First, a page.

March 23, 2011 -- Fish lovers trying to stay heart-healthy can mostly relax about the mercury in fish, according to a new study.
Mercury exposure from eating fish, linked in some previous research to a higher risk of cardiovascular disease, does not appear to boost heart disease risk, the new study suggests.
“We didn't see any evidence that higher levels of mercury were linked to higher cardiovascular harm," says researcher Dariush Mozaffarian, MD, DrPH, an associate professor of medicine and epidemiology at Brigham and Women's Hospital and Harvard Medical School, Boston.
''At exposure levels commonly seen in the U.S., we didn't see any evidence of harm," he tells WebMD. Mozaffarian cautions that his study, which followed nearly 7,000 men and women, was in adults only and that caveats about limiting intake of high-mercury fish still hold for pregnant women, nursing mothers, and children.
However, the new research is good news for others who eat seafood in moderation, another expert says. "It's reassuring that mercury [from fish] does not appear to be a major cause of cardiovascular disease, based on this major study," says Gina Solomon, MD, senior scientist at the Natural Resources Defense Council. The environmental action group has studied mercury in fish and posts a guide on its web site detailing how to eat fish more safely.
The study findings are reported in The New England Journal of Medicine.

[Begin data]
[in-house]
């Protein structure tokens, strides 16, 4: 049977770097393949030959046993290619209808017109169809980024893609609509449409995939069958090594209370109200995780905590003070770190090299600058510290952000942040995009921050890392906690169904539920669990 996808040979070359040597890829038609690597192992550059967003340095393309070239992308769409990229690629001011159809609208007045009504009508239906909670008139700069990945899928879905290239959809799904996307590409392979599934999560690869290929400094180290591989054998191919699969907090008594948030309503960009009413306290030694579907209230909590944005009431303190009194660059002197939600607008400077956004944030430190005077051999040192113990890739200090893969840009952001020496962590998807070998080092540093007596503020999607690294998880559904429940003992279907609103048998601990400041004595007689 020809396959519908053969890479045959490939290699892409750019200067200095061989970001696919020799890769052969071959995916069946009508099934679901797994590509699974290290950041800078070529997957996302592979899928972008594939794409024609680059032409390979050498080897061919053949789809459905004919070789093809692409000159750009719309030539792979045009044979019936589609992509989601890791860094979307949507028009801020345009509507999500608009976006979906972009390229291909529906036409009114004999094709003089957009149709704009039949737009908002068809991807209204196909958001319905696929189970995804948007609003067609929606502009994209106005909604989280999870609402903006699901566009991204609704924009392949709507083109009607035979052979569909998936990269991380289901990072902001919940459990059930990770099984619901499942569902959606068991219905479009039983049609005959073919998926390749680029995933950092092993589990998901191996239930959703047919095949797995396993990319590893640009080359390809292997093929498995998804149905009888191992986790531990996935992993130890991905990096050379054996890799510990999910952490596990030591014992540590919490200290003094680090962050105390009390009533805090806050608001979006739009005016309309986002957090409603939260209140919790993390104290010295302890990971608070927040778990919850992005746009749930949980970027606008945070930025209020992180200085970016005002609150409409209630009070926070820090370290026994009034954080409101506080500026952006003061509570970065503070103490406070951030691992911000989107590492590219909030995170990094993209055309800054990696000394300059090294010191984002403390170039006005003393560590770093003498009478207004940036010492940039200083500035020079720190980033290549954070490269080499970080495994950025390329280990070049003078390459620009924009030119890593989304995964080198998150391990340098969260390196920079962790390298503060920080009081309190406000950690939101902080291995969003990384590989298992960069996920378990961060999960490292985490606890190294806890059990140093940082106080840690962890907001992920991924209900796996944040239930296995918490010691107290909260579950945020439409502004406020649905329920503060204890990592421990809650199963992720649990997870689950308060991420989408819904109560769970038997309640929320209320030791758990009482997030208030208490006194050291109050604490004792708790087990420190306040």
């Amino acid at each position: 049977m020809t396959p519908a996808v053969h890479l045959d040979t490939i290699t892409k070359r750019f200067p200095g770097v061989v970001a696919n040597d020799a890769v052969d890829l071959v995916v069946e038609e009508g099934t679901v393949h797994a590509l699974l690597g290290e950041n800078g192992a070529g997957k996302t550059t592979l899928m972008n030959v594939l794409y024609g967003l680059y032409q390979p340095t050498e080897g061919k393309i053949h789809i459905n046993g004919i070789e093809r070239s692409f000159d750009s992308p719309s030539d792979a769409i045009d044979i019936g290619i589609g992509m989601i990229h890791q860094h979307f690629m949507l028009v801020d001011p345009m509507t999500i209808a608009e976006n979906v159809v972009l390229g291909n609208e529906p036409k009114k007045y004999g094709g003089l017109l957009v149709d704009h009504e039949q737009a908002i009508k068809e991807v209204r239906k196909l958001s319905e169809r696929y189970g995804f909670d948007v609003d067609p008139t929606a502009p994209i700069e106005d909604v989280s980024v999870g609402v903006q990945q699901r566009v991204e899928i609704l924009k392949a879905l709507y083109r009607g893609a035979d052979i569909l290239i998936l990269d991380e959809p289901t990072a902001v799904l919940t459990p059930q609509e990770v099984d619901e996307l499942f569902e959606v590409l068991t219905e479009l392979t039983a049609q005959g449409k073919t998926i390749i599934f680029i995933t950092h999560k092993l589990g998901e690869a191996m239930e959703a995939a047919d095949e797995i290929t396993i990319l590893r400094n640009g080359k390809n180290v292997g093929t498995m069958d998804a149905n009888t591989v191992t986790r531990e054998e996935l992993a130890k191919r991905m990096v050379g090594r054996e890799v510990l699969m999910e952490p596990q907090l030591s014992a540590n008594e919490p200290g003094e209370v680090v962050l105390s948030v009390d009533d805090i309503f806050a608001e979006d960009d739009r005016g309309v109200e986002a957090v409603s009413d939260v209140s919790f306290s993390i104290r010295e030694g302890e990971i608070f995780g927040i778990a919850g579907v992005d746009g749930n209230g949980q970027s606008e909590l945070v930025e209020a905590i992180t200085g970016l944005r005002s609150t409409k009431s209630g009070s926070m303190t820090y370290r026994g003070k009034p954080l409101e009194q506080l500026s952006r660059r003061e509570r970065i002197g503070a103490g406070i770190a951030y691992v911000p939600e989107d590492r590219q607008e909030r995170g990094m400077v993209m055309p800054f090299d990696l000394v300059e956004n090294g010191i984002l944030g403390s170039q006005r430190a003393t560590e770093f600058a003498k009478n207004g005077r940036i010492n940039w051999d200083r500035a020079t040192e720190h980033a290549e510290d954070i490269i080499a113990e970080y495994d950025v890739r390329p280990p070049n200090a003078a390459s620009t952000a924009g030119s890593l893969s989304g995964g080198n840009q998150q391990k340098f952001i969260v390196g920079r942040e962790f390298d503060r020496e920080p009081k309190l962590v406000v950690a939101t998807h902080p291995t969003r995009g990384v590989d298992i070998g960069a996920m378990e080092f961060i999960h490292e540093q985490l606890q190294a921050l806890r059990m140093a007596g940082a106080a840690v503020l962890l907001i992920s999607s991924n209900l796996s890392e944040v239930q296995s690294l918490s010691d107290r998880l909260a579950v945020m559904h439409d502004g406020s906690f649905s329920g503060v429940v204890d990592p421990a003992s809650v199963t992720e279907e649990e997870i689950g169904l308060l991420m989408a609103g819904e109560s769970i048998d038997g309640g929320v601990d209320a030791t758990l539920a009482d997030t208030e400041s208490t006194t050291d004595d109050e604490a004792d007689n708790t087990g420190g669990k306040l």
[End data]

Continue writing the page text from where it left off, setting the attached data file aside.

Eating fish, with its heart-healthy omega-3 fatty acids, has been linked with reduction in heart disease and stroke, Mozaffarian writes.
But fish is also a major source of mercury exposure, and chronic low levels have been linked with brain development delays in infants. That has triggered advice that intake of fish high in mercury be avoided in women who are pregnant or nursing and in children.
But in adults who aren't pregnant or nursing, the main concern has been a potential for cardiovascular toxicity.
Previous research has produced conflicting findings, Mozaffarian tells WebMD, so he conducted the new study.
Mercury Exposure and Heart Disease: Study Details
Mozaffarian and colleagues evaluated data from two large studies that included more than 51,000 men from the Health Professionals Follow-up Study (begun in 1986) and more than 121,000 women enrolled in the Nurses' Health Study (begun in 1976).
Every two years, the participants answered questions about their medical history, risk factors, disease, and lifestyle.
The researchers zeroed in on 3,427 participants who did not develop heart disease during the follow-up and another 3,427 who did. Mercury levels were evaluated from toenail clippings the participants provided. Toenail clippings are an excellent biomarker for mercury, Mozaffarian says, because mercury binds tightly to the protein in the toenail.
They also evaluated levels of selenium, a trace nutrient some think protects against mercury toxicity, in the clippings.